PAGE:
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  40. Probability in Wittgenstein's Tractatus.Clare Hay - forthcoming - Philosophical Investigations.
    Philosophical Investigations, EarlyView.
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  41. Probability in Wittgenstein's Tractatus.Clare Hay - forthcoming - Wiley: Philosophical Investigations.
    Philosophical Investigations, EarlyView.
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  42. Wittgenstein and Other Philosophers: His Influence on Historical and Contemporary Analytic Philosophers (Volume I).Ali Hossein Khani & Gary Kemp (eds.) - forthcoming - Routledge.
    This edited volume includes 36 Chapters, each of which discusses the influence of a philosopher's reading of Wittgenstein in his/her philosophical works and the way such Wittgensteinian ideas have manifested themselves in those works.
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  43. Wittgenstein and Other Philosophers: His Influence on Historical and Contemporary Analytic Philosophers (Volume II).Ali Hossein Khani & Gary Kemp (eds.) - forthcoming - Routledge.
    This edited volume includes 49 Chapters, each of which discusses the influence of a philosopher's reading of Wittgenstein in his/her philosophical works and the way such Wittgensteinian ideas have manifested themselves in those works.
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  44. The Philosopher as Artist: Ludwig Wittgenstein Seen Through Edoardo Paolozzi.Wolfgang Huemer - forthcoming - In The philosopher and the Artist: Wittgenstein and Paolozzi. Palgrave Macmillan.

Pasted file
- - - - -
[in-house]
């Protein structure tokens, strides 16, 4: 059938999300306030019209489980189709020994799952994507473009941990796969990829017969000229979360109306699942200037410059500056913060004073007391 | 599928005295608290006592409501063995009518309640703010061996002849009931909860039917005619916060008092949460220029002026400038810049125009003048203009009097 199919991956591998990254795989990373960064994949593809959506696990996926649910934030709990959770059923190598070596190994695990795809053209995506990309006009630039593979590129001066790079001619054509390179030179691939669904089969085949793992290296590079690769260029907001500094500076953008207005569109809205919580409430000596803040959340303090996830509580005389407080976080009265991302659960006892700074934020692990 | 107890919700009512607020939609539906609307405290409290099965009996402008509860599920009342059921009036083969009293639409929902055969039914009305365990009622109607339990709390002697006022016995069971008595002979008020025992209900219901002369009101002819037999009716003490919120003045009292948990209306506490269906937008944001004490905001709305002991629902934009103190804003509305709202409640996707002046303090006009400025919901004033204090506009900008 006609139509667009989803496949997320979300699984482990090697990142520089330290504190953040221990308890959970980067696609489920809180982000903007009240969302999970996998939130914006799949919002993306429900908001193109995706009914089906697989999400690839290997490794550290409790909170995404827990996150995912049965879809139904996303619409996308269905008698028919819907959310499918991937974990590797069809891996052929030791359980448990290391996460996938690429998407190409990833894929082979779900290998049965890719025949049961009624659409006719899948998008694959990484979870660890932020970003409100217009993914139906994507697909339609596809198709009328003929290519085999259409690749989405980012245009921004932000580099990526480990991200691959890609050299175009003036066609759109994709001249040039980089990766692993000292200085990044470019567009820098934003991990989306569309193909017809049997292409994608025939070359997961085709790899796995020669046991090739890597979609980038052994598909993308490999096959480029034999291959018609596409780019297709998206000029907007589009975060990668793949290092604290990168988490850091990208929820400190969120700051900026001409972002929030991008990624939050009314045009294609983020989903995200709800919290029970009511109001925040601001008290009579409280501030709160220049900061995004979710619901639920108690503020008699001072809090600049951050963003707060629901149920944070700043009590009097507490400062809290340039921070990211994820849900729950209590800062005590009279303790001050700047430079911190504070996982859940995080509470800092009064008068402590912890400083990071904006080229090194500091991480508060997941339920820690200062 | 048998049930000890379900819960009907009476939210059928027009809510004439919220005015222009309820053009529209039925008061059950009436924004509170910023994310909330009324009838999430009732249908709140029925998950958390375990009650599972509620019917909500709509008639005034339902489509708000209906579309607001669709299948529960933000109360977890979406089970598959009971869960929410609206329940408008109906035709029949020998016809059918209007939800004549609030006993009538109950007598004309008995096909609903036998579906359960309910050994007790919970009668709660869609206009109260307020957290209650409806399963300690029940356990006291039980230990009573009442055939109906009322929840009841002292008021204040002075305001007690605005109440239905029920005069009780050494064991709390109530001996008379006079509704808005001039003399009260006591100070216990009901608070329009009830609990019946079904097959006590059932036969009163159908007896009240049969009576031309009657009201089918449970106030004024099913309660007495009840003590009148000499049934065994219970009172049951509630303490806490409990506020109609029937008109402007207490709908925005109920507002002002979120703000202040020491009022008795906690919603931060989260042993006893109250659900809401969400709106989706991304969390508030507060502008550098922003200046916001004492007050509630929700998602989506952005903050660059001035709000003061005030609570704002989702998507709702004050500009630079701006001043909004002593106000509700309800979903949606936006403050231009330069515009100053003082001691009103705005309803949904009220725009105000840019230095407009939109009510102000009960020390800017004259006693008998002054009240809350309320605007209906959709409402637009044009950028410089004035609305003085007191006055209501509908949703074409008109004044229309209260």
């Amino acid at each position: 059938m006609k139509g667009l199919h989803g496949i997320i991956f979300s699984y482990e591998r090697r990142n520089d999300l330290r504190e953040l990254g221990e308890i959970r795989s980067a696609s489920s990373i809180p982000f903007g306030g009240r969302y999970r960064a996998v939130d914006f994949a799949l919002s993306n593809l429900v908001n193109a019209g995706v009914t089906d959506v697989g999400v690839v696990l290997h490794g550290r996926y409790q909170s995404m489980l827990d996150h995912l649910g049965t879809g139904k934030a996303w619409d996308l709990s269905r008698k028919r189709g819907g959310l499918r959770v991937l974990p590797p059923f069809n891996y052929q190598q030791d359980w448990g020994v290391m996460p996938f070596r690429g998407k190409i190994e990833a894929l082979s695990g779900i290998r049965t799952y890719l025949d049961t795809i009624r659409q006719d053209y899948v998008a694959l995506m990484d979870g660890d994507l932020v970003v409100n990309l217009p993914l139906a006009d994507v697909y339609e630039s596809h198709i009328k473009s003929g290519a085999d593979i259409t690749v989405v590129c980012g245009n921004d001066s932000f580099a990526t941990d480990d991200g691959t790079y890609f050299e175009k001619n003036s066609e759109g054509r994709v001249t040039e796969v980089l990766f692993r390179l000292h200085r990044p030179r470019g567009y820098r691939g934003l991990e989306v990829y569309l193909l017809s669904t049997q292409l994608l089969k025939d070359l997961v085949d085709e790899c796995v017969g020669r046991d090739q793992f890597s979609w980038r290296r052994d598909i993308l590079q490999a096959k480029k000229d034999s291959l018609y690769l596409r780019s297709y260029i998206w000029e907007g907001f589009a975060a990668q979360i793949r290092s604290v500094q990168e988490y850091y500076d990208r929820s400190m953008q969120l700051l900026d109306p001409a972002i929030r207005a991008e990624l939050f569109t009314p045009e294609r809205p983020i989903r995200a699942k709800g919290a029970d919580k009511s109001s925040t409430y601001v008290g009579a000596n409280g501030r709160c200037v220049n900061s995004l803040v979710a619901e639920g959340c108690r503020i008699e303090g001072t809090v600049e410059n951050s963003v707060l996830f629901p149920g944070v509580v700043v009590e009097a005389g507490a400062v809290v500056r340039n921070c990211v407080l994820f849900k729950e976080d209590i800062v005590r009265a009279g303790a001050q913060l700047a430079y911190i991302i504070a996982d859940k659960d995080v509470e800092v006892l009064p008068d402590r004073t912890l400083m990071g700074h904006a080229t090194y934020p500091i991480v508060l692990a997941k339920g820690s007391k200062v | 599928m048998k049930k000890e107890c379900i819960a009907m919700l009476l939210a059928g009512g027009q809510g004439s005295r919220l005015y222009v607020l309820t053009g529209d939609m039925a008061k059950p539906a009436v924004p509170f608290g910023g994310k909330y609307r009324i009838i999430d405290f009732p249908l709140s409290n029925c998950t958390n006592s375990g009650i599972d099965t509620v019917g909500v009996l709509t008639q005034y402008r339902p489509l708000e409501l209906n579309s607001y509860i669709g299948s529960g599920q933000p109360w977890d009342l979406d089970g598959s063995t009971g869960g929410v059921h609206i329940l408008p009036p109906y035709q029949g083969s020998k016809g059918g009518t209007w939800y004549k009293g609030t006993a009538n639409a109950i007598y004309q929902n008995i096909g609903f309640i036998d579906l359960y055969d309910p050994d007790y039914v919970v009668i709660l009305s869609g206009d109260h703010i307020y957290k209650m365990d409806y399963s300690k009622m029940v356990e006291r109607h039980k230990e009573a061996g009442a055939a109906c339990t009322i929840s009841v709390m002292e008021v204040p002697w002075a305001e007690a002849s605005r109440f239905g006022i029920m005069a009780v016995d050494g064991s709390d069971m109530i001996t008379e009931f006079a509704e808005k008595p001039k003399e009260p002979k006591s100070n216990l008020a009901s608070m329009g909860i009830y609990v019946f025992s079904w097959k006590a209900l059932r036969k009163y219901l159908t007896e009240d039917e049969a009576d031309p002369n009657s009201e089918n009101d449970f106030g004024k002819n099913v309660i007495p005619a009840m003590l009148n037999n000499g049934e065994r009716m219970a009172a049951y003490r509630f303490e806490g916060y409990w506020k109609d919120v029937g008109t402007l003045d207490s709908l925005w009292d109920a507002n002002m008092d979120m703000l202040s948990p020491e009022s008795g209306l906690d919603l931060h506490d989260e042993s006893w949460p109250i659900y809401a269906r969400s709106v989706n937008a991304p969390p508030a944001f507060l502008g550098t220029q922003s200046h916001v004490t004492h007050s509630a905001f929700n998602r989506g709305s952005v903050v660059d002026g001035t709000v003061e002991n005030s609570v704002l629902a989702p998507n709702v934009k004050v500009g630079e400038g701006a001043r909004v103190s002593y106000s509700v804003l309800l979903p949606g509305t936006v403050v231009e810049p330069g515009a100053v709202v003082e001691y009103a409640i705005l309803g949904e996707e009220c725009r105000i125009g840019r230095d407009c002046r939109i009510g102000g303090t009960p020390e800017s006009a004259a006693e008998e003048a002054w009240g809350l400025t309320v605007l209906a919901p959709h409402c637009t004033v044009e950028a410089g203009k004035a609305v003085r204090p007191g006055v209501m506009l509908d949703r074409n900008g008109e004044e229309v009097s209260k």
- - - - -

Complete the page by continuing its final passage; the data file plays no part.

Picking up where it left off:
In this article I argue that the strong fascination that Wittgenstein has had for artists cannot be explained primarily by the content of his work, and in particular not by his sporadic observation on aesthetics, but rather by stylistic features of his work formal aspects of his writing. Edoardo Paolozzi’s testimony shows that artists often had a feeling of acquaintance or familiarity with the philosopher, which I think is due to stylistic features of his work, such as the colloquial tone (...)
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  45. Wittgenstein's Enigmatic Remarks on Shakespeare.Wolfgang Andreas Huemer - forthcoming - In Craig Bourne & Emily Caddick Bourne (eds.), The Routledge Companion to Shakespeare and Philosophy. London, New York: Routledge.
  46. Extended Rationality: A Hinge Epistemology, By Annalisa Coliva. [REVIEW]Michael Hymers - forthcoming - Analysis:anx030.
    Extended Rationality: A Hinge Epistemology by Annalisa Coliva, Palgrave Macmillan, 2015. xii + 222 pp. £60.00.
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  47. Wittgenstein Und Die Philosophie der Mathematik.Bromand Joachim & Reichert Bastian (eds.) - forthcoming - Mentis Verlag.